“We think that the province should definitely increase its funding towards overdose prevention and harm reduction initiatives,” said Shoaib. “For us, it’s essential that … not only UBC, not only just the affiliated colleges, but that post-secondary institutions across BC provide students with access to naloxone kits.”
When asked about the resurgence of the UBC party scene and Greek life, Shoaib expressed that his portfolio would work with all campus groups and AMS members to ensure access to naloxone kits. He did not provide a timeline.
“I think that for us it’s making sure that all students have that access to the right resources and education when it comes to overdose prevention and harm reduction,” said Shoaib.
Noah Jassmann, the current president of the Interfraternity Council (IFC) is also concerned about the amount of educational resources provided to students.
“Our largest concern would be that there may not be enough educational programs available [at UBC] to deter people from using illegal substances, or how to use them as safe[ly] as possible,” said Jassmann.
The IFC holds an annual naloxone training session that is mandatory for the health and safety executives of UBC Fraternities. This training is optional for the rest of the fraternity community.
Besides the naloxone training, the IFC is planning to implement educational programs on substance use for new members.
“Although the ideal solution would be to have nobody using illegal substances, we recognize that some people make this choice. As a result, the IFC is taking many steps in order to ensure we do our part in educating our community on substance use,” Jassmann wrote in a statement to The Ubyssey. However, Jassmann did not specify what steps the IFC has been taking.
Jassmann said that the IFC does see that the AMS and UBC do provide some resources, such as workshops, AMS Peer Support and free naloxone in residence, but he does think there could be improvements.
In response, Shoaib said, “In terms of improvement, we’re going to be focusing on advocacy. The AMS is going to continue to make sure that our province is working towards providing students with the right resources and the right type of education on harm reduction and overdose prevention.”
In terms of specific action from the AMS outside of advocacy, Bhangu announced at the August 25 AMS Council meeting that the society is trying to get fentanyl testing strips on campus. She also said the AMS has been meeting with external bodies on bringing more fulsome drug testing to campus. Bhangu said the university expressed interest in a drug testing site but lacked the capacity to bring one to campus for September.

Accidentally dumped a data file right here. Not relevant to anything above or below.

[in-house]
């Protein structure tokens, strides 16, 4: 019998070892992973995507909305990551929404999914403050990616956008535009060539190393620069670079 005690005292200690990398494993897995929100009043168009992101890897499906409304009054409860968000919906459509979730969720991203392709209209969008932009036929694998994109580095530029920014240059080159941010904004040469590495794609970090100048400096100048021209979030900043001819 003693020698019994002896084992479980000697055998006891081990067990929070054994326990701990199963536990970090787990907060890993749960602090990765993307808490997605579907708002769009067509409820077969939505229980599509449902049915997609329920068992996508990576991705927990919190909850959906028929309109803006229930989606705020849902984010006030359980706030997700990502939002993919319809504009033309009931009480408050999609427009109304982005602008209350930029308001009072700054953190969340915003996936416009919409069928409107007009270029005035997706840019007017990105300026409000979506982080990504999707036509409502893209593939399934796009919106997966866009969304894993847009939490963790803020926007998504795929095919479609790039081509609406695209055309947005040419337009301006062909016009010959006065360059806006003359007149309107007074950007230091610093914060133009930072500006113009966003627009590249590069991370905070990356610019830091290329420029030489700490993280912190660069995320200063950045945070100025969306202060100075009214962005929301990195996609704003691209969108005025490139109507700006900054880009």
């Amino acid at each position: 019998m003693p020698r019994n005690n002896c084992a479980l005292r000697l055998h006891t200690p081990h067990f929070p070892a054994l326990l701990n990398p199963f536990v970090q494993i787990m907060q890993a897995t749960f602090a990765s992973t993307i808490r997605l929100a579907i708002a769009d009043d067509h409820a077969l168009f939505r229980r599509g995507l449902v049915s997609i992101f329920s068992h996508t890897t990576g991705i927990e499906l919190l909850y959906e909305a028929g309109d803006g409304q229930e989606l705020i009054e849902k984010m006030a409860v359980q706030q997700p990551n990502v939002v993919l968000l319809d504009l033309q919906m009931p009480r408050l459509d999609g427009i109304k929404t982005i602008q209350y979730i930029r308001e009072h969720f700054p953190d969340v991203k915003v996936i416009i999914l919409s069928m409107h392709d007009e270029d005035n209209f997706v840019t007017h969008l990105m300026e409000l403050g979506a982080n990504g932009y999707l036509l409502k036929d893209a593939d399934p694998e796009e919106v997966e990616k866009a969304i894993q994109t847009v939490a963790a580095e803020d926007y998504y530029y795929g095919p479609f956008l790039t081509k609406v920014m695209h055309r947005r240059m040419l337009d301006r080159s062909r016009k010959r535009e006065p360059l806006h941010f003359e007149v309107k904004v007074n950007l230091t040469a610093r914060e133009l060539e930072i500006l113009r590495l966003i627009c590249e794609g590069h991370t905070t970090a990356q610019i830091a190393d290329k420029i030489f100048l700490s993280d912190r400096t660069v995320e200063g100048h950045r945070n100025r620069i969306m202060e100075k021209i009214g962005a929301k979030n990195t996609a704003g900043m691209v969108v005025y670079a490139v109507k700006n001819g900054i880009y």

“We’re dedicating a lot of our capacity towards making sure that this return to campus is done in a safe and swift manner. We think that this is something that is not only just important to us but to every single student. As any student, you have the right to safety on your campus,” said Shoaib.
Safety when left to your own devices
Testing your substances is integral to ensuring your safety.
According to the Government of Canada, only a few grains of fentanyl can be enough to cause an overdose.
The nearest drug checking facility to the UBC Vancouver campus is on East Hastings street and at the Insite supervised consumption site run by Vancouver Coastal Health (VCH). Spectrometer drug checking, clean injection equipment, injection booths and professional medical staff are available on site.
Fentanyl testing strips are also available at Insite and at other supervised consumption sites across the Lower Mainland. Test strips cannot detect all types of fentanyl, like carfentanil. Even if your test comes back negative for fentanyl, VCH recommends carrying naloxone and to never use substances alone.
To learn more about how to recognize and prevent an overdose, visit VCH’s website.
Naloxone saves lives
One day, naloxone could save your life.
So, this week’s party didn’t go as planned. Your friend stopped breathing. They were overdosing. What did you do?
You called 911, administered naloxone and waited with your friend until help arrived.
The Good Samaritan Drug Overdose Act provided you with legal protection from charges for possession of a controlled substance because you called for help.
Since you reacted quickly and called for help, both you and your friend are okay.